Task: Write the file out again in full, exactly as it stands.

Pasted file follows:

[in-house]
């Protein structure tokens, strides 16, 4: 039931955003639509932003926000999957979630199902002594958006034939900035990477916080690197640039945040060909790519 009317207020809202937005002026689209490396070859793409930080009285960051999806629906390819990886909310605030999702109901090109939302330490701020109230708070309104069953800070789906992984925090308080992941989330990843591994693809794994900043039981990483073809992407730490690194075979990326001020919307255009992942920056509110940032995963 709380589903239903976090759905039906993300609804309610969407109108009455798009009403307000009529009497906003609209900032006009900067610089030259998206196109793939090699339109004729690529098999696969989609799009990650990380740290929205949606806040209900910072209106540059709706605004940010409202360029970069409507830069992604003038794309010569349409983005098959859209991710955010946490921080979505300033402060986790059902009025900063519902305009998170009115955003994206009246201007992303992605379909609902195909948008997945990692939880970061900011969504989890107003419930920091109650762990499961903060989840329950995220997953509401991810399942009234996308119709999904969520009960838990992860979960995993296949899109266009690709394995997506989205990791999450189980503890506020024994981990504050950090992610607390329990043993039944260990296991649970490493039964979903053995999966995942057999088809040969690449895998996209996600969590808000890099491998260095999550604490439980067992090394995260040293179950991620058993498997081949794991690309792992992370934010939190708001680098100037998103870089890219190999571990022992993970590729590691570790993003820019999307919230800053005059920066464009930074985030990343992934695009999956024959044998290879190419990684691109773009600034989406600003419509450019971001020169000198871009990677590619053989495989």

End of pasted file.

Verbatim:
[in-house]
């Protein structure tokens, strides 16, 4: 039931955003639509932003926000999957979630199902002594958006034939900035990477916080690197640039945040060909790519 009317207020809202937005002026689209490396070859793409930080009285960051999806629906390819990886909310605030999702109901090109939302330490701020109230708070309104069953800070789906992984925090308080992941989330990843591994693809794994900043039981990483073809992407730490690194075979990326001020919307255009992942920056509110940032995963 709380589903239903976090759905039906993300609804309610969407109108009455798009009403307000009529009497906003609209900032006009900067610089030259998206196109793939090699339109004729690529098999696969989609799009990650990380740290929205949606806040209900910072209106540059709706605004940010409202360029970069409507830069992604003038794309010569349409983005098959859209991710955010946490921080979505300033402060986790059902009025900063519902305009998170009115955003994206009246201007992303992605379909609902195909948008997945990692939880970061900011969504989890107003419930920091109650762990499961903060989840329950995220997953509401991810399942009234996308119709999904969520009960838990992860979960995993296949899109266009690709394995997506989205990791999450189980503890506020024994981990504050950090992610607390329990043993039944260990296991649970490493039964979903053995999966995942057999088809040969690449895998996209996600969590808000890099491998260095999550604490439980067992090394995260040293179950991620058993498997081949794991690309792992992370934010939190708001680098100037998103870089890219190999571990022992993970590729590691570790993003820019999307919230800053005059920066464009930074985030990343992934695009999956024959044998290879190419990684691109773009600034989406600003419509450019971001020169000198871009990677590619053989495989």